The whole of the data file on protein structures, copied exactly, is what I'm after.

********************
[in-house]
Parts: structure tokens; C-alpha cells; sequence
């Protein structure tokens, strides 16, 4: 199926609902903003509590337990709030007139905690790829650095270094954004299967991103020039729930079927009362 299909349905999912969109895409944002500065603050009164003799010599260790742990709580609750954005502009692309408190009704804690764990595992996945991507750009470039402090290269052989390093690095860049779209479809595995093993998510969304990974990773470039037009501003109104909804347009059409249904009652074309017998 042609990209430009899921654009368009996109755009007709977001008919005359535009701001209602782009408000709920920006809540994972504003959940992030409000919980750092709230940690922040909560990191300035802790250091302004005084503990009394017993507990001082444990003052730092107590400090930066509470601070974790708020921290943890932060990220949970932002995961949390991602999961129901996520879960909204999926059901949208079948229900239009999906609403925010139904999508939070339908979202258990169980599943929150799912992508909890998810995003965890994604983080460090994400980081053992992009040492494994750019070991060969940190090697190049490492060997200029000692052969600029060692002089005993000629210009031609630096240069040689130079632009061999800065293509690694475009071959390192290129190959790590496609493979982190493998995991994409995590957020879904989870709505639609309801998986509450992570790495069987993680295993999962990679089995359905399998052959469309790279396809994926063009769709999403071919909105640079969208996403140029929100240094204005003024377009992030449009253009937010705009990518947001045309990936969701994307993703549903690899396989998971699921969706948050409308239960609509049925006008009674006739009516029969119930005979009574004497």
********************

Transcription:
[in-house]
Parts: structure tokens; C-alpha cells; sequence
């Protein structure tokens, strides 16, 4: 199926609902903003509590337990709030007139905690790829650095270094954004299967991103020039729930079927009362 299909349905999912969109895409944002500065603050009164003799010599260790742990709580609750954005502009692309408190009704804690764990595992996945991507750009470039402090290269052989390093690095860049779209479809595995093993998510969304990974990773470039037009501003109104909804347009059409249904009652074309017998 042609990209430009899921654009368009996109755009007709977001008919005359535009701001209602782009408000709920920006809540994972504003959940992030409000919980750092709230940690922040909560990191300035802790250091302004005084503990009394017993507990001082444990003052730092107590400090930066509470601070974790708020921290943890932060990220949970932002995961949390991602999961129901996520879960909204999926059901949208079948229900239009999906609403925010139904999508939070339908979202258990169980599943929150799912992508909890998810995003965890994604983080460090994400980081053992992009040492494994750019070991060969940190090697190049490492060997200029000692052969600029060692002089005993000629210009031609630096240069040689130079632009061999800065293509690694475009071959390192290129190959790590496609493979982190493998995991994409995590957020879904989870709505639609309801998986509450992570790495069987993680295993999962990679089995359905399998052959469309790279396809994926063009769709999403071919909105640079969208996403140029929100240094204005003024377009992030449009253009937010705009990518947001045309990936969701994307993703549903690899396989998971699921969706948050409308239960609509049925006008009674006739009516029969119930005979009574004497």